7. Wolfe says:

    I feel ya bro.
    It’s coming time for people to become more present in there own lives and stop acting as the self delegated hall monitor for society.
    Thank you for eloquently expressing what it’s like for us out here Mark.

    Hey everyone! Don’t forget the benefits of Cannabis! Newly available legally in Illinois!

  8. Thx Mark for sharing how living with Invisible Illnesses has affected your life, and the lives of others you know. I too live with MS, Lipus, RA, OA, Fibromyalgia, fractured Vertebraes, Spinal Stenosis, and numerous other chronic pain diseases. I walk mostly with cane or use wheelchair. I have lost friends, heard crude remarks, and had a disabled person see me in my wheelchair and her running inside the store say hey I am more disabled then you can I have your spot?? Sure and please take all my diseases as well!!! It’s the rudest I have been but I was not happy with the sarcastic remark.
    I often take a back parking spot, not having enough handicapped spots, and I am put in a vulnerable position. I wish I did not have all these II’s but I do. I deal with it by educating others. I thank you Mark for educating others as well!!

  9. While many of us with invisible illness have suffered the stares Mr. Maginn writes about, his assault is beyond anything I have ever heard of and is truly sickening! I suffer from chronic pelvic pain, Interstitial Cystitis, Epilepsy and walking is painful and I often need to park quickly to access a bathroom due to my urinary urgency/frequency (another whole topic). I have a handicapped placard and have received those stares myself, but to be assaulted is unbelievable and unacceptable. There does seem to be a feeling that those of us suffering from invisible illness are “gaming” the system. In my state, Illinois, I was just notified that I have to re-apply for my handicapped parking placard because our State Legislature has passed a law, because they believe there is rampant abuse of this privilege. This does nothing to help the cause of those of us suffering from invisible illness.

  10. Patti says:

    I empathize & relate with the shocking & rude attitudes from the able-bodied.
    I have central pain syndrome & require the use of a mobility scooter during public outings (as walking is excruciating). My husband frequently observes rude & glaring stares @ me by various able-bodied folks.
    Human nature is what it is, but the attitudes hurt.

  11. LKnight says:

    Mine came in the form of a doubtful mother in law. I have small fiber fibromyalgia. It started in 2006 and quickly ramped up from there. In 2008, we were forced to move in with the in laws. It took me 3 years to convince her that I was indeed in very serious pain. She would often complain to my wife while they were driving somewhere or, if I wasn’t in the room. Worse yet, she spread her ignorance around to others.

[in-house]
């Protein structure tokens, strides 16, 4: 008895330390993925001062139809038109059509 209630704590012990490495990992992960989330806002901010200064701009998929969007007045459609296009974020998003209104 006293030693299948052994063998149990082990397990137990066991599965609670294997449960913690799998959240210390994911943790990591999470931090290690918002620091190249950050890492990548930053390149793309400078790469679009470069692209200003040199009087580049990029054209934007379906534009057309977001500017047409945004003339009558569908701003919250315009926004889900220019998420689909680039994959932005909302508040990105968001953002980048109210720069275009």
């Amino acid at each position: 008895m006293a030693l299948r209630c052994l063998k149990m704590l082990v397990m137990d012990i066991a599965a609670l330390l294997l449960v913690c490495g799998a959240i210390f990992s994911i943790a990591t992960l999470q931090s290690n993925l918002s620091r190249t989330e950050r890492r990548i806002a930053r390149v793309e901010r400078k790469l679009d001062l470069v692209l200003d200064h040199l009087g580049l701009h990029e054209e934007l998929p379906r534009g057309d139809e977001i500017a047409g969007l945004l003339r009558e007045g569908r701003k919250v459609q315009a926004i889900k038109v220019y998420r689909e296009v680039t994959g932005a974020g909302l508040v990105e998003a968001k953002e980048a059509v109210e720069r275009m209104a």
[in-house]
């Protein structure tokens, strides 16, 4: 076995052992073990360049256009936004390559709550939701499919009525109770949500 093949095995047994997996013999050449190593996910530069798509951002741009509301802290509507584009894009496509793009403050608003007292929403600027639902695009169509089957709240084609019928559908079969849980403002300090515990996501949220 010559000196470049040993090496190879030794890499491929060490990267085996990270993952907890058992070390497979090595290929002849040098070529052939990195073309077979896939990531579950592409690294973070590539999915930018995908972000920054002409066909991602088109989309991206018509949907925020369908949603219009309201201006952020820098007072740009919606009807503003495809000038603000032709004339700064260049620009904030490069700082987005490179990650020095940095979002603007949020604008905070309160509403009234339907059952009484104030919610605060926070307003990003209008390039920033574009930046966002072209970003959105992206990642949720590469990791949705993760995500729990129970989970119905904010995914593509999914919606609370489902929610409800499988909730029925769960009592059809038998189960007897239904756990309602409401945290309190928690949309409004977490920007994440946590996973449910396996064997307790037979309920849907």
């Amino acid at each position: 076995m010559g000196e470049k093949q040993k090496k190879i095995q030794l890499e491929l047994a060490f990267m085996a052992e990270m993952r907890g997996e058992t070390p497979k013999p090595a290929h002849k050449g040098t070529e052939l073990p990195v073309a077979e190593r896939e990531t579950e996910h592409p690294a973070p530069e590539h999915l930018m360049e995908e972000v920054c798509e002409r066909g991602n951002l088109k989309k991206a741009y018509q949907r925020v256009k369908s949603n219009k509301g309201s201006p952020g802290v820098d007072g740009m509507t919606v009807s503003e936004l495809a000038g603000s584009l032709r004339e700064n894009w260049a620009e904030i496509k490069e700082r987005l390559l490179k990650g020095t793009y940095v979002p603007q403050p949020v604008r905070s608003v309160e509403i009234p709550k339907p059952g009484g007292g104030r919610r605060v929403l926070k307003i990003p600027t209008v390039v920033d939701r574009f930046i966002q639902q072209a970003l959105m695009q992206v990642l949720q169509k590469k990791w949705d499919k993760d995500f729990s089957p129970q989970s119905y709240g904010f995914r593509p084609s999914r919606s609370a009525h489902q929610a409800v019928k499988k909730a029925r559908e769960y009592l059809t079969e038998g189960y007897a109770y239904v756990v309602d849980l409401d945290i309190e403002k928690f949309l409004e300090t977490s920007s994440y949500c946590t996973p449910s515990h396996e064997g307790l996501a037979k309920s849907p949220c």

She has since “seen the light”, after seeing me in pain for those years we lived there. Having some really bad pain during winter here in Wa state helped her to see that. As did finally getting a diagnosis.

    It is hard to leave our prejudices behind. Many people are a “believe it when I see it” type. Others have not experienced truly intense, long term, pain. They don’t know how to recognize it in someone who is not otherwise blatantly showing it. I honestly don’t think it is something that will ever change though. We just aren’t programmed to or, just don’t pay enough attention to someone’s body language.

  12. I would like to be able to say I am shocked by the behaviour of the man in the elevator, but I am not. The harshness and disdain for victims of severe chronic pain comes in more subtle forms, even from within the medical profession. How many times have I seen pain victims with serious active medical problems treated with the same disdain by health care workers who shun them aside as bothersome “addicts”. Is there much difference between the man in the elevator and those doctors who willingly provide shots, and ONLY shots to pain victims? And then there is the treatment of the dwindling number of doctors who have treated chronic pain victims with medication rather than shots. Those doctors are scrutinized and drummed out of business, frequently avoiding criminal prosecution by admitting, often through their lawyers, as being “too soft” on the pain patient, or being “gullible” or being “too trusting”?

    It seems to me that the roots of these misguided attitudes are the same: disdainful prejudice against the victim of chronic pain.